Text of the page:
Back in 1984, in Rogers Park, Chicago, there existed (and still exists today) a Jewish preschool on Touhy Avenue, the street where I currently live.

It happened that a woman was picking her four-year-old daughter from school, and as they were walking through the hall, a janitor tried to tickle the little girl, and the girl told him to leave her alone.

So the mom asks the girl about it later, and the girl alleged that the janitor had previously tickled her private parts.   The allegations were reported to the police, who then interviewed something like 80 kids at the school.  Some of the kids apparently reported that there were satanic rituals going on at the school.  Some kids claimed they had seen the teachers there kill a baby, cook it in a kettle, and then eat it.

Ultimately, there was an investigation, the janitor was charged with molestation and the school closed down for a while.  Eventually, the janitor was acquitted, and two-hundred-something charges against the school and various teachers were dropped, because of either lack of evidence or a bumbled investigation, depending on who you ask.

In case you were wondering because of the superficial similarities, A Nightmare on Elm Street was also released in 1984.

I discovered this today because we published an article about a couple in Texas who just had their 20-year-old convictions tossed in a similar satanic ritual abuse situation.

And that led me to an article one of my co-workers wrote back in 1987 about the Rogers Park case.

Here’s the most authoritative version I’ve been able to find in my brief research.  It appears from this that the judge in the case felt like there was a real possibility that sexual abuse had occurred, but because it had become this satanic cult witch hunt, the investigation had been compromised, and thus there was reasonable doubt, requiring the acquittal.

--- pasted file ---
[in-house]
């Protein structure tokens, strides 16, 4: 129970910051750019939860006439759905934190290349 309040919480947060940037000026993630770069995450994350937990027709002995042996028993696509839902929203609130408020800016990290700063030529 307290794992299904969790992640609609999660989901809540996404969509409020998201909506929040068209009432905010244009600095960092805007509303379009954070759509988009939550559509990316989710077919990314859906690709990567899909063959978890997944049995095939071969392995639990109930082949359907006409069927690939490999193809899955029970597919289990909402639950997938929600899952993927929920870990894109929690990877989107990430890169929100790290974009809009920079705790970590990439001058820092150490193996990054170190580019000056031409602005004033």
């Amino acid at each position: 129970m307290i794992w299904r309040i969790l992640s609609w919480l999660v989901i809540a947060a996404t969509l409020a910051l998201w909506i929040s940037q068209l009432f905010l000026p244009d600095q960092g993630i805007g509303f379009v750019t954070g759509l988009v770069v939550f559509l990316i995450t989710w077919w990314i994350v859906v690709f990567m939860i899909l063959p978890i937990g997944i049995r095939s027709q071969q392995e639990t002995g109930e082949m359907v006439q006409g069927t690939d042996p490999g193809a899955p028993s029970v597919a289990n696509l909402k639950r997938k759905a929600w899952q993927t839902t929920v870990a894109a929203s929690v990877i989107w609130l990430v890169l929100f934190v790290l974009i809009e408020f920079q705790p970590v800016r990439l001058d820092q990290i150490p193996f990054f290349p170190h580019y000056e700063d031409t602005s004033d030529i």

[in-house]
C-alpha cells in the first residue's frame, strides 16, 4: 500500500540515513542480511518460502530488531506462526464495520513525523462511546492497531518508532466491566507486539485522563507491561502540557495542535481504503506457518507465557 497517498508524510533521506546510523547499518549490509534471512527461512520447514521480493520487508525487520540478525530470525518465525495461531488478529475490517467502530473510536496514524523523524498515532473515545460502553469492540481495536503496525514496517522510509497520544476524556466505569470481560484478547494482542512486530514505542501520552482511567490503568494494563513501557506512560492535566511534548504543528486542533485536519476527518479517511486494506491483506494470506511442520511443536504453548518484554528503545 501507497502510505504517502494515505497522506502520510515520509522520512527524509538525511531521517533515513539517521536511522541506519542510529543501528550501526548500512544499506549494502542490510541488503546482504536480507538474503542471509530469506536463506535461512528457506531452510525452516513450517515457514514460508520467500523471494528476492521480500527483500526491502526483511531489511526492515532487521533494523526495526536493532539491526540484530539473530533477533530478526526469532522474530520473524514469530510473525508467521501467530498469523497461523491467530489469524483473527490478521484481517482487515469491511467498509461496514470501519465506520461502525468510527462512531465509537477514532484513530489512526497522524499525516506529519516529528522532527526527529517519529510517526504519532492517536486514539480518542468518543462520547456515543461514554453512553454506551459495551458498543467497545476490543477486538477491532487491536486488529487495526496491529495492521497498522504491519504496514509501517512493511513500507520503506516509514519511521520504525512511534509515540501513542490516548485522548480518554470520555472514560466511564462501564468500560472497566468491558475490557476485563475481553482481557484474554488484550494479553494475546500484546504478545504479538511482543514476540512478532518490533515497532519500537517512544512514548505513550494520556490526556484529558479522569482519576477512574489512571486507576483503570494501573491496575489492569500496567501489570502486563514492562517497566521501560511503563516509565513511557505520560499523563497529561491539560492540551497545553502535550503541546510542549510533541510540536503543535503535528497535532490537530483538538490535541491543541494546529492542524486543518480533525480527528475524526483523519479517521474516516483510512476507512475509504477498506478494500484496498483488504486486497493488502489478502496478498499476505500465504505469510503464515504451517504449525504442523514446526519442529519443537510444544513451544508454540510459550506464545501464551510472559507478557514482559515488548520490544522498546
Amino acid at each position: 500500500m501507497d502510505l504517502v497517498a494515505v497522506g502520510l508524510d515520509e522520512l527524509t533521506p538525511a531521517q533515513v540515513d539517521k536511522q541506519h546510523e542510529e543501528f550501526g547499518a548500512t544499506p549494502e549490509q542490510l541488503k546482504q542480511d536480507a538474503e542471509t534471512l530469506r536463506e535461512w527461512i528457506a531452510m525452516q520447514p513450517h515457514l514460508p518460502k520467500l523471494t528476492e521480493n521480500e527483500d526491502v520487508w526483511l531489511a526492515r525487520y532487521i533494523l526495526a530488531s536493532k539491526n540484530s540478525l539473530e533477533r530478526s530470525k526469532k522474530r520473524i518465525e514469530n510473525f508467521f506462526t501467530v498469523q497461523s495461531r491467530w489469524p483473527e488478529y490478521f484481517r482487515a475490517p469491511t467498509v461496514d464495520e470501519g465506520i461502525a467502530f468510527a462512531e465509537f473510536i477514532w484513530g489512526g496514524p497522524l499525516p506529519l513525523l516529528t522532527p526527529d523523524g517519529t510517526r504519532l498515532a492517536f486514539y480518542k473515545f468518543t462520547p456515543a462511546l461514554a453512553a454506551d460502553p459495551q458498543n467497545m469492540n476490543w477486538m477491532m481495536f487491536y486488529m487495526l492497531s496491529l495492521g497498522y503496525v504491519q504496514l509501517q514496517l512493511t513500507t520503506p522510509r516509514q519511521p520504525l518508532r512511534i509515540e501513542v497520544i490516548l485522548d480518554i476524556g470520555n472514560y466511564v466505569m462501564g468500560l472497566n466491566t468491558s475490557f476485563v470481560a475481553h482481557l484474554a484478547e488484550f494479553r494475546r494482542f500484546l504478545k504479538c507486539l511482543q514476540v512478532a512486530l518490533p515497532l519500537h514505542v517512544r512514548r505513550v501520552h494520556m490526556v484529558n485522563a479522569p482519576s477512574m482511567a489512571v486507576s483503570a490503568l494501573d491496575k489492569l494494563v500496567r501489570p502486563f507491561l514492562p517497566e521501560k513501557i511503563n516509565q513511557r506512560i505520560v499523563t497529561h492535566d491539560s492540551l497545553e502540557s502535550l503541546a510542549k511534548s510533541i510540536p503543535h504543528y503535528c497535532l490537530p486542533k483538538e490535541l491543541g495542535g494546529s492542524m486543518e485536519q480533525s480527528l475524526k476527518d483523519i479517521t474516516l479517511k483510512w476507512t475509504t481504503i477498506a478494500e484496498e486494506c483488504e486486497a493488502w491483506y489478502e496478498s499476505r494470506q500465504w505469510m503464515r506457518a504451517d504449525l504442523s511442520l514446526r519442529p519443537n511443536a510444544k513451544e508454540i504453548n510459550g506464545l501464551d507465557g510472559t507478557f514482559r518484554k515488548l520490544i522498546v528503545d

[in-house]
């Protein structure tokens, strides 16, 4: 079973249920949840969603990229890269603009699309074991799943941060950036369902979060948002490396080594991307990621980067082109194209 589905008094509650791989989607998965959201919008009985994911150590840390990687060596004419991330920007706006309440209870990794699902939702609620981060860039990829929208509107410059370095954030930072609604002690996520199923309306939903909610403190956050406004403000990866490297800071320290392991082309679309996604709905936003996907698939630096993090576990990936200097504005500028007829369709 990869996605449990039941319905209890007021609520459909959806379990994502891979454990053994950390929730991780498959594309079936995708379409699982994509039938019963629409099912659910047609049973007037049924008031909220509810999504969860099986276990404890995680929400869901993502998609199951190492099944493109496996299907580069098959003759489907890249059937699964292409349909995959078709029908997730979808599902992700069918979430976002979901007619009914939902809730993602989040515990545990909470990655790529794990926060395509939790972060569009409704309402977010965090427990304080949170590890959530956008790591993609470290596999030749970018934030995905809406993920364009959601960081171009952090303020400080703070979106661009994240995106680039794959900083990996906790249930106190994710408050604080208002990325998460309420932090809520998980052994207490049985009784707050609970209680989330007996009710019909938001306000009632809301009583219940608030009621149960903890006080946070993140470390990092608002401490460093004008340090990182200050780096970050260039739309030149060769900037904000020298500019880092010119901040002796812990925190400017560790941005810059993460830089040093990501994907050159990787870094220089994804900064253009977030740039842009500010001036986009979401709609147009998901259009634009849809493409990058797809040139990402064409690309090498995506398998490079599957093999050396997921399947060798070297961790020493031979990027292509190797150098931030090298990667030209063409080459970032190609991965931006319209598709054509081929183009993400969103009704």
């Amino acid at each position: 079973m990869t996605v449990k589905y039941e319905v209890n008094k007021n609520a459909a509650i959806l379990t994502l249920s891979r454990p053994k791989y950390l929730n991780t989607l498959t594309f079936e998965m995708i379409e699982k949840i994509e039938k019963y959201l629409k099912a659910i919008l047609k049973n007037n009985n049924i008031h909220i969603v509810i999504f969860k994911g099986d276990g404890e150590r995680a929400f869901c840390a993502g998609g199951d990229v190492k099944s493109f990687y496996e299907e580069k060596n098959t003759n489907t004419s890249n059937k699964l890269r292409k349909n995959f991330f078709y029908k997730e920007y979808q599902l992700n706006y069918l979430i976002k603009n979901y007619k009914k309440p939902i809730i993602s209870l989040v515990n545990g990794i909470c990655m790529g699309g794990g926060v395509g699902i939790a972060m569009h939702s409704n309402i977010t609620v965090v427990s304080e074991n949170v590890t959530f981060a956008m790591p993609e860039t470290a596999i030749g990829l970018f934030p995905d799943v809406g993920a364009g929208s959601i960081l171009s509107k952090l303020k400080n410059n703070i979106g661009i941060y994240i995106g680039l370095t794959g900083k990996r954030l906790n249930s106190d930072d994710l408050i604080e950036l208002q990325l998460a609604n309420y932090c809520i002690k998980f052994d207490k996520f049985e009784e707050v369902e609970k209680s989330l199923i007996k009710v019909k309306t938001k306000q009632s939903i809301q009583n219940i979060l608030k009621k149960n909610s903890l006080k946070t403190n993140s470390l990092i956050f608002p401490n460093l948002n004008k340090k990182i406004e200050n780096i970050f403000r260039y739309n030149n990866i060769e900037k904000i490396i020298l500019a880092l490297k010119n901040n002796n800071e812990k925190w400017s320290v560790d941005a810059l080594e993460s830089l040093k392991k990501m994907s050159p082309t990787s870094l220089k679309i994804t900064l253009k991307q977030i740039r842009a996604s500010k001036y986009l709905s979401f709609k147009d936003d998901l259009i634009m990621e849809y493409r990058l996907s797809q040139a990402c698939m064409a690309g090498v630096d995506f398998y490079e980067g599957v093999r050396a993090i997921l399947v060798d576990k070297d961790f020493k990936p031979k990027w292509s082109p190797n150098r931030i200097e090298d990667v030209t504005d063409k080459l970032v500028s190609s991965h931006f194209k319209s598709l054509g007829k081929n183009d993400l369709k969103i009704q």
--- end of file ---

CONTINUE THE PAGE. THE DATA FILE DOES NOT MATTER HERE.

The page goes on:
Interesting story, eh?

Weighing in at more than 1,800 pages, it is quite possibly the most complete tome available on how to improve your mind, make better decisions, and understand why people, including yourself, do what they do. I cannot recommend it more strongly.

Pay-what-you-want version includes DRM-free epub, mobi, and PDF versions. Also available on Amazon for Kindle, etc.

http://ift.tt/1xj0hMQ

Rationality: From AI to Zombies by Eliezer Yudkowsky Tweet What does it actually mean to be rational? Not Hollywood-style “rational,” where one rejects all human feeling to embrace Cold Hard Logic — real rationality, of the sort studied by psychologists, social scientists, and mathematicians. The ki…

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Faced with injustice, we’ll try to alleviate it – but, if we can’t, we’ll do the next best thing, psychologically speaking: blame the victims of the injustice

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So here’s an interesting thing, particularly for my friends in the journalism universe.

It’s an article from a former high-level CIA officer about how to produce high-quality intelligence analysis. It’s a really good read, though, for anyone who produces (or consumes) intelligence of any kind, including news.